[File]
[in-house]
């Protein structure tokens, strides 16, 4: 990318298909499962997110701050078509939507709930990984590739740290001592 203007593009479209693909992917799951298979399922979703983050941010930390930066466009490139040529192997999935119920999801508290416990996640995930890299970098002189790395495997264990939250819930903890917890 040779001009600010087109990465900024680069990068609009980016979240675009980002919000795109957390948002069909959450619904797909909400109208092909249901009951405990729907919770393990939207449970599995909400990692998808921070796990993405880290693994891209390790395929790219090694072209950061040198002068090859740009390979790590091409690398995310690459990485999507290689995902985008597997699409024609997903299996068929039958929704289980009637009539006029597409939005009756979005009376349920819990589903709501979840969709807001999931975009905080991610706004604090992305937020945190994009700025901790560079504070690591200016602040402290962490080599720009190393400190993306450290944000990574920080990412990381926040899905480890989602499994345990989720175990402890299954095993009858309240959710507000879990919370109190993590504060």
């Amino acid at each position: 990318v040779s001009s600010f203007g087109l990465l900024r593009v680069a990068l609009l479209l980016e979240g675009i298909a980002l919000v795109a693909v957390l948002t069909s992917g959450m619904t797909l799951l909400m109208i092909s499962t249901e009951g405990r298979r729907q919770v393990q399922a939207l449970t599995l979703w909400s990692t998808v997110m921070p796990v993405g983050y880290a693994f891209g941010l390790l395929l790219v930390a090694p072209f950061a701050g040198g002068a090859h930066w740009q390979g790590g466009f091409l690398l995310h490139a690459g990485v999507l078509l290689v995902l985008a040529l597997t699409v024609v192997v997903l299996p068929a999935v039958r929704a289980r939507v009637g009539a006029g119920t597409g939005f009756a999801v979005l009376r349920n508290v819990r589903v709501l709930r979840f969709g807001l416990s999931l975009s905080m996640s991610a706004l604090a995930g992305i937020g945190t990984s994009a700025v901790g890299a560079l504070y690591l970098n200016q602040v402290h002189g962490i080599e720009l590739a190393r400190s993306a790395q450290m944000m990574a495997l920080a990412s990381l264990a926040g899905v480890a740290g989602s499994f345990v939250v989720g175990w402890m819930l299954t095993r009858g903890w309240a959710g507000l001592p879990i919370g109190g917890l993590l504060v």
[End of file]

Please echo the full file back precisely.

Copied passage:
[in-house]
């Protein structure tokens, strides 16, 4: 990318298909499962997110701050078509939507709930990984590739740290001592 203007593009479209693909992917799951298979399922979703983050941010930390930066466009490139040529192997999935119920999801508290416990996640995930890299970098002189790395495997264990939250819930903890917890 040779001009600010087109990465900024680069990068609009980016979240675009980002919000795109957390948002069909959450619904797909909400109208092909249901009951405990729907919770393990939207449970599995909400990692998808921070796990993405880290693994891209390790395929790219090694072209950061040198002068090859740009390979790590091409690398995310690459990485999507290689995902985008597997699409024609997903299996068929039958929704289980009637009539006029597409939005009756979005009376349920819990589903709501979840969709807001999931975009905080991610706004604090992305937020945190994009700025901790560079504070690591200016602040402290962490080599720009190393400190993306450290944000990574920080990412990381926040899905480890989602499994345990989720175990402890299954095993009858309240959710507000879990919370109190993590504060």
């Amino acid at each position: 990318v040779s001009s600010f203007g087109l990465l900024r593009v680069a990068l609009l479209l980016e979240g675009i298909a980002l919000v795109a693909v957390l948002t069909s992917g959450m619904t797909l799951l909400m109208i092909s499962t249901e009951g405990r298979r729907q919770v393990q399922a939207l449970t599995l979703w909400s990692t998808v997110m921070p796990v993405g983050y880290a693994f891209g941010l390790l395929l790219v930390a090694p072209f950061a701050g040198g002068a090859h930066w740009q390979g790590g466009f091409l690398l995310h490139a690459g990485v999507l078509l290689v995902l985008a040529l597997t699409v024609v192997v997903l299996p068929a999935v039958r929704a289980r939507v009637g009539a006029g119920t597409g939005f009756a999801v979005l009376r349920n508290v819990r589903v709501l709930r979840f969709g807001l416990s999931l975009s905080m996640s991610a706004l604090a995930g992305i937020g945190t990984s994009a700025v901790g890299a560079l504070y690591l970098n200016q602040v402290h002189g962490i080599e720009l590739a190393r400190s993306a790395q450290m944000m990574a495997l920080a990412s990381l264990a926040g899905v480890a740290g989602s499994f345990v939250v989720g175990w402890m819930l299954t095993r009858g903890w309240a959710g507000l001592p879990i919370g109190g917890l993590l504060v």